COVID-19 could cause lung abnormalities still traceable in patients three months after infection, new research suggests.
Oxford University in the UK studied 10 patients using a scanning technique to detect changes left hidden during standard health scans.
The new method involves MRI scans that use xenon gas to generate a clear picture of lung damage.
Lung experts said the new testing technique, if successful in detecting lung damage, “would make a huge difference to COVID-19 patients.”
The xenon method involves patients inhaling the gas during an MRI scan. Prof. Fergus Gleeson, who leads the study, used the new method on 10 patients aged 19-69.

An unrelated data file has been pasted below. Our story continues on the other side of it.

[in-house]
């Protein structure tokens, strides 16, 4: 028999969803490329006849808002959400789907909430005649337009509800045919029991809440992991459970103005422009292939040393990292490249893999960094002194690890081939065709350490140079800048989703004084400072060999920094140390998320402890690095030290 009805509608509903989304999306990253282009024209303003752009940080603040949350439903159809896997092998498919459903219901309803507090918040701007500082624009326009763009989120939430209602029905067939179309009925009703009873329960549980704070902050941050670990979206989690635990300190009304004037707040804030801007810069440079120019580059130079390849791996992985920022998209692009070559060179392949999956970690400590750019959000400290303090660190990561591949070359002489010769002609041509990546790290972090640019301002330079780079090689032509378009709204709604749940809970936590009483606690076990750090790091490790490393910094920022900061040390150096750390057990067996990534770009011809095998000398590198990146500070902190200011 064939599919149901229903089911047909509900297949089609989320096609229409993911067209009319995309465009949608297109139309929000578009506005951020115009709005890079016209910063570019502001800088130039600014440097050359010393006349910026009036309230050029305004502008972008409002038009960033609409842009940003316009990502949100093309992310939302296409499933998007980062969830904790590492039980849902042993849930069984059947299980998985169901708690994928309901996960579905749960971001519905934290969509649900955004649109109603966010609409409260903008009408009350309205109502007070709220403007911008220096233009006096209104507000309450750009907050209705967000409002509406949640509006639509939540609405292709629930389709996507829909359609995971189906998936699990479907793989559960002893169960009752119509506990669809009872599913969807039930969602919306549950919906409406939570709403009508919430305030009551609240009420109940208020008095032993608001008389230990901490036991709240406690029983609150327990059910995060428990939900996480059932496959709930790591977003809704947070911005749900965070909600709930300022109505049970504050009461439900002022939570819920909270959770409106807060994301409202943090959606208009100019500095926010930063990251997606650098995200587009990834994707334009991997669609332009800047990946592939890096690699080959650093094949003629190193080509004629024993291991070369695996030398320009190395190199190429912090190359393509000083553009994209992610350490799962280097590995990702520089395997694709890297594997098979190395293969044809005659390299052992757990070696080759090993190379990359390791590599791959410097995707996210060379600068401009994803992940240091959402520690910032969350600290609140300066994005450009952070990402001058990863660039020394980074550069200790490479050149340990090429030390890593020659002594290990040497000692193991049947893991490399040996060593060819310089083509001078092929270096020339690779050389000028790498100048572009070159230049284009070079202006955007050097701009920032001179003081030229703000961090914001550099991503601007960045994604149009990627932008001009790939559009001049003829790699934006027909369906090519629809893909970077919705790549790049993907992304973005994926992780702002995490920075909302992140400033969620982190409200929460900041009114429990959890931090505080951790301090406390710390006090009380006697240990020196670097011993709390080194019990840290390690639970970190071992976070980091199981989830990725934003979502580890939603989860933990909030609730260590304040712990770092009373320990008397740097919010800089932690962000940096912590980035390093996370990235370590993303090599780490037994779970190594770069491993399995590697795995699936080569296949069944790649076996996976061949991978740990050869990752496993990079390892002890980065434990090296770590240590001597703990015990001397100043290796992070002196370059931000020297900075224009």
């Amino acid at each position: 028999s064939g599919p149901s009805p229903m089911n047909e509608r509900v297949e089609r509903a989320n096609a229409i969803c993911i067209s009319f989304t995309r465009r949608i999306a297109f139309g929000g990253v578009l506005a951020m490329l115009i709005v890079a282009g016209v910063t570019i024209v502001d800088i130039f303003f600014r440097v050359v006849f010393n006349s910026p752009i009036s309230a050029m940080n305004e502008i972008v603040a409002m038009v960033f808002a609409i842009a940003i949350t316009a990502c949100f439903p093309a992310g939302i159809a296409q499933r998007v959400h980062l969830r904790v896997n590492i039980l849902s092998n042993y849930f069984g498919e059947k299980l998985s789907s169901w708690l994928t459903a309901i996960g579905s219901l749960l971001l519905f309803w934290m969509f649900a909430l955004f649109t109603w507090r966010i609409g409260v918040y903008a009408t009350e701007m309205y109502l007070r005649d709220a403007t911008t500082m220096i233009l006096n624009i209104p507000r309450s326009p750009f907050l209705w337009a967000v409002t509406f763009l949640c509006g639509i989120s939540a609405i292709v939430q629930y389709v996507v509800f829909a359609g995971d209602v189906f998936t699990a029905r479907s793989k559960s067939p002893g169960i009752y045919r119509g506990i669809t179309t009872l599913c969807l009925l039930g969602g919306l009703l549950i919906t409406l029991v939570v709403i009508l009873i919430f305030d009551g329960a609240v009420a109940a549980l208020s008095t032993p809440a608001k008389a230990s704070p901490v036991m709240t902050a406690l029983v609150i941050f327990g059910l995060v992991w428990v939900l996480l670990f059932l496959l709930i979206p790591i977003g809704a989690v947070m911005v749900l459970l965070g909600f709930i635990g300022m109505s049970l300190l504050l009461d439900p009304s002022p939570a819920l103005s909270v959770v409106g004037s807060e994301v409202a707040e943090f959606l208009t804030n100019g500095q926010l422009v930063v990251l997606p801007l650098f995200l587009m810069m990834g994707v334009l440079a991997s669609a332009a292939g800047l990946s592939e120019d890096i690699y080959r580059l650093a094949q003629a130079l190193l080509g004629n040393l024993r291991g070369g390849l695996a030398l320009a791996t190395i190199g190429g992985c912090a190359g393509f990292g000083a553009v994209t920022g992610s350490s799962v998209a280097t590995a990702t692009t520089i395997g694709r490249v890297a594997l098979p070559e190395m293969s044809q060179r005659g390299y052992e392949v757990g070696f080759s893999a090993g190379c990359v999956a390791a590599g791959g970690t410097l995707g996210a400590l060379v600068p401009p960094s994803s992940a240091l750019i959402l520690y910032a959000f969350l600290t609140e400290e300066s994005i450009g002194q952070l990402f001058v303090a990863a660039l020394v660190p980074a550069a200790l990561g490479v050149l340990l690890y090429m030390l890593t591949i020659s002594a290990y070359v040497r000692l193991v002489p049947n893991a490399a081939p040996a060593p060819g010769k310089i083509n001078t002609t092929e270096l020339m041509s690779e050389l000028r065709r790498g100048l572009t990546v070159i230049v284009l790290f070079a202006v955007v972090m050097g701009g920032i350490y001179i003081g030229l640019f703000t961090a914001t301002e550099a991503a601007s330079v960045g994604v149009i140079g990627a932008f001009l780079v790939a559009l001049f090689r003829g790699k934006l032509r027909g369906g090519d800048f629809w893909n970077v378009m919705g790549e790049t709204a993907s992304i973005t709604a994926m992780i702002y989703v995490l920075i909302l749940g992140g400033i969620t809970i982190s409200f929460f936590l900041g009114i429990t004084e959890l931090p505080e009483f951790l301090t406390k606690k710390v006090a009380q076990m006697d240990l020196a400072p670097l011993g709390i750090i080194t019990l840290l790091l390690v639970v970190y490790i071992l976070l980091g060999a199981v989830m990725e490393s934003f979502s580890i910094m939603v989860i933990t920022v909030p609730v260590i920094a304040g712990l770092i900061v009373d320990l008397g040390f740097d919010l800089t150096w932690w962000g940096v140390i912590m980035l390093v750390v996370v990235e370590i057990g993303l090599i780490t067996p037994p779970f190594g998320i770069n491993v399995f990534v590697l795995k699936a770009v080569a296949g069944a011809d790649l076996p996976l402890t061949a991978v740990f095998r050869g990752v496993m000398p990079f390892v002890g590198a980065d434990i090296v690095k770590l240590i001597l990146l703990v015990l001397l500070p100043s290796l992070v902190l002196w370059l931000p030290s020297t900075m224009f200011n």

The results showed that eight patients suffered from shortness of breath and tiredness three months after COVID-19 infection, despite none of them receiving intensive care or ventilation, and conventional health scans finding no lung damage.
But the new scans revealed signs of lung damage in eight patients by exposing areas where air did not flow easily into the blood.
Gleeson is now looking to expand the study by trialing up to 100 people who were not admitted to hospital and did not suffer serious symptoms. The goal is to discover whether lung damage occurs, and if so, its extent and duration.